This association was interrupted for fourteen years during which Berkman served a term of imprisonment in Atlanta for his attempt to assassinate Henry C. Frick during the Homestead steel strike in 1892. After his release from prison Berkman rejoined his companion in her work of going up and down the country preaching the abolition of government through education of the people to the point where they could govern themselves.
Miss Goldman's first imprisonment was in 1893, when she was arrested for inciting to riot at a Union Square demonstration in New York held in support of the Debs railway strike. She served seven months on Blackwell's Island. While in prison she acted as nurse in the hospital and devoted her leisure time to intensive study of American literature, with special attention to Bret Harte, Mark Twain, Walt Whitman, Thoreau and Emerson. She also studied particularly Fourier, the French Socialist. These and other studies fortified her for the literary aspect of her career.
Miss Goldman was 25 years old when she left Blackwell's Island in 1894. In addition to her work as a propagandist of anarchism she published for many years The Blast, and later, until her deportation, Mother Earth, a literary and philosophic journal which came to be recognized as the authoritative spokesman of philosophic anarchism in this country.
On Sept. 6, 1901, Leon Czolgosz shot President McKinley at Buffalo. In his confession the assassin said he had been influenced by the writings of Emma Goldman and by some speeches which he had heard her make in Cleveland. She was arrested in Chicago and questioned for two weeks, the authorities being compelled to release her because of lack of evidence linking her in any way with the assassination. Eighteen years later, however, when the deportation proceedings were brought against her and Berkman, A. Mitchell Palmer, Attorney General, revived the subject, contending that there was some evidence that she knew Czolgosz, at least by sight.
While she was often in trouble with the authorities because of her work on the lecture platform and in labor struggles, it was not until the war that Miss Goldman came into serious conflict with the government.
Served Two Years in Jail
Because of their agitation against the war draft and their opposition to the war Berkman was sent to Atlanta and Miss Goldman fined $10,000 and sentenced to two years in jail in Jefferson City, Mo. The deportation proceedings were brought by the government upon their release. The case was fought through the Supreme Court and, finally, on Dec. 1, 1919, together with 247 other aliens, they were deported on the transport Buford.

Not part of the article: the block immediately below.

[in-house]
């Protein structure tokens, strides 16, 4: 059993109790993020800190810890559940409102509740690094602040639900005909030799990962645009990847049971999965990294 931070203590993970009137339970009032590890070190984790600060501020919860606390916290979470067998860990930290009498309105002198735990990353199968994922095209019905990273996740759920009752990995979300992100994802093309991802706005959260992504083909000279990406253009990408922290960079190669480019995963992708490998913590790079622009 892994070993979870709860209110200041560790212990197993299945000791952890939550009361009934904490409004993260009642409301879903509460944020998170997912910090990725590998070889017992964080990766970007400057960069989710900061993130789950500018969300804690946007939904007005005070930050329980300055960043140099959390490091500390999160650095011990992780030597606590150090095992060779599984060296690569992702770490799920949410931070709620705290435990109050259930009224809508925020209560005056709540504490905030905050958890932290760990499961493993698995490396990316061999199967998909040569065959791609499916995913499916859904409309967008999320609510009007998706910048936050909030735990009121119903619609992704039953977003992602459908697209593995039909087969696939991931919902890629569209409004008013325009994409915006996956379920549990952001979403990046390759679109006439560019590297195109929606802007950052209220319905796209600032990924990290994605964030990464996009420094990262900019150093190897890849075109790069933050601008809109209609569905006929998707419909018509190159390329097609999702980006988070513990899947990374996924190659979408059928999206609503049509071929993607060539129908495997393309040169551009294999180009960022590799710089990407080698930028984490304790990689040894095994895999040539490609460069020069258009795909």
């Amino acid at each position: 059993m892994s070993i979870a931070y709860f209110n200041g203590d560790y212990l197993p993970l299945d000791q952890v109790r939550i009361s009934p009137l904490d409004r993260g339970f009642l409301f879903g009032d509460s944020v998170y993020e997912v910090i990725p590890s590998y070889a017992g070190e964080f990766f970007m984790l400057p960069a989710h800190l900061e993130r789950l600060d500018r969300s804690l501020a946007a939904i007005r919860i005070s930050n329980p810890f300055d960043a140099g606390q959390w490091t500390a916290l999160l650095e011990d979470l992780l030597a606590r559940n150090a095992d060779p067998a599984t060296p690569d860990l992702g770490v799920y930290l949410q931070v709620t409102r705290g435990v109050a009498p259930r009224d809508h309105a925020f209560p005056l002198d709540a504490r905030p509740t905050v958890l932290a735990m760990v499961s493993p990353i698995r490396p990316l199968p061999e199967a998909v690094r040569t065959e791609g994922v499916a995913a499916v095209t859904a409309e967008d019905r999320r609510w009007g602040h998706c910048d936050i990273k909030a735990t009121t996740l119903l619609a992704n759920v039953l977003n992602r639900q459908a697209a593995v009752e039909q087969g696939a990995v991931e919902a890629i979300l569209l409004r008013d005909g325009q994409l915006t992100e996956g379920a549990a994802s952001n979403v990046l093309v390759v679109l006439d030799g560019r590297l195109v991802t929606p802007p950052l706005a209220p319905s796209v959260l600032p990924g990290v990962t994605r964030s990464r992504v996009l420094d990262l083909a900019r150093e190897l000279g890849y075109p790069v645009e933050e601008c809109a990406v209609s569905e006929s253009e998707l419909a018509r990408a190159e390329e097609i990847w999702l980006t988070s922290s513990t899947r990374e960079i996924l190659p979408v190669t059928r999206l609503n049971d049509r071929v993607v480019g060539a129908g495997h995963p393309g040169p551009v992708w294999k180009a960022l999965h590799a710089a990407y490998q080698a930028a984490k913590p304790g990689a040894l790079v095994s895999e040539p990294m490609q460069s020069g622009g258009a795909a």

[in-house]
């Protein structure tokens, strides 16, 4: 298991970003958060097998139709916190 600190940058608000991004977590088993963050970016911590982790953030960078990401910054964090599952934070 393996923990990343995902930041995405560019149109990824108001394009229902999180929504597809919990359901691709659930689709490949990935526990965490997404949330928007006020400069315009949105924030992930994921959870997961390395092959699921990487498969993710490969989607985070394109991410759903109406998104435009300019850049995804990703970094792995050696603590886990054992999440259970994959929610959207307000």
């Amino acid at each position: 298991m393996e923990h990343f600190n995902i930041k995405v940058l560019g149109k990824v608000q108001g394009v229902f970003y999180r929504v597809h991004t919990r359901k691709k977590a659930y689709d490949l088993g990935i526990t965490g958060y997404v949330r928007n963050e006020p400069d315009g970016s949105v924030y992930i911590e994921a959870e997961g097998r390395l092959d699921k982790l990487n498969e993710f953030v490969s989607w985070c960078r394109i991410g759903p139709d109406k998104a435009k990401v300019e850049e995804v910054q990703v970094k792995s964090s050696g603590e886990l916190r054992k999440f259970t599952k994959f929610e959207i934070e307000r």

"We expect to be called back to Soviet America," she said as the Buford drew away from the pier.
Because of the absence of diplomatic relations with Russia at that time, the deportees were landed in Finland, whence they traveled by rail to Petrograd. They received a gala reception from the Bolsheviki, but it was not long before Miss Goldman and Berkman discovered that the regime set up by Lenin and Trotsky did not correspond to their conception of the new society. Within six months she wrote to a niece in Rochester that the Soviet regime was a new despotism under which the Russian people were deprived of all liberty.
The suppression of the Kronstadt rebellion of the Spring of 1921 moved them to open opposition against the Bolsheviki. They fled to the Ukraine and in December of the same year arrived in Riga, enemies of the Bolshevik system. Early in 1922 Miss Goldman was in Stockholm, going in April to Prague and thence to Berlin. Berkman wrote a book called "The Bolshevik Myth," while Miss Goldman traveled about Germany lecturing against bolshevism.
Wrote Two Books on Russia
In 1924 she published her book "My Disillusionment in Russia," followed next year with "My Further Disillusionment in Russia." This disillusionment was again emphasized in her autobiography. Incensed by her criticism, Communists in Germany tried to break up her meetings, just as the American police had frequently done in the earlier part of her career.
In 1924 Miss Goldman arrived in England, and two years later she turned up in Montreal as Mrs. E. G. Colton, wife of James Colton, a Welsh miner whom she had married in order to obtain British citizenship, having in the meanwhile lost her status as a Soviet citizen and become a woman without a country. From Canada she returned to the South of France, where she lived quietly and wrote "Living My Life."
Three years later came her American visit. She did not conceal her happiness at having been permitted to return to this country, if only for a brief span. She was warmly received here by old friends and left with deep regret and some hope that she might yet be permitted to return to the United States permanently.
Her antipathy to bolshevism was based upon a conclusion that the system had given "unhappy Russia a far worse tyranny than under the Czar."
Her impression of Russia was confirmed through the years in the establishment, finally, of the dictatorship of Stalin after the execution or exile of most of the old Bolshevik leaders. Lenin died in January, 1924. Ultimately, as Miss Goldman believed, Leninism, too, was dead, while nearly all the leading Leninists had been exterminated.
In July, 1936, while living at Nice, France, Miss Goldman suffered a shock in the death of her friend Berkman, who had committed suicide in a place near by.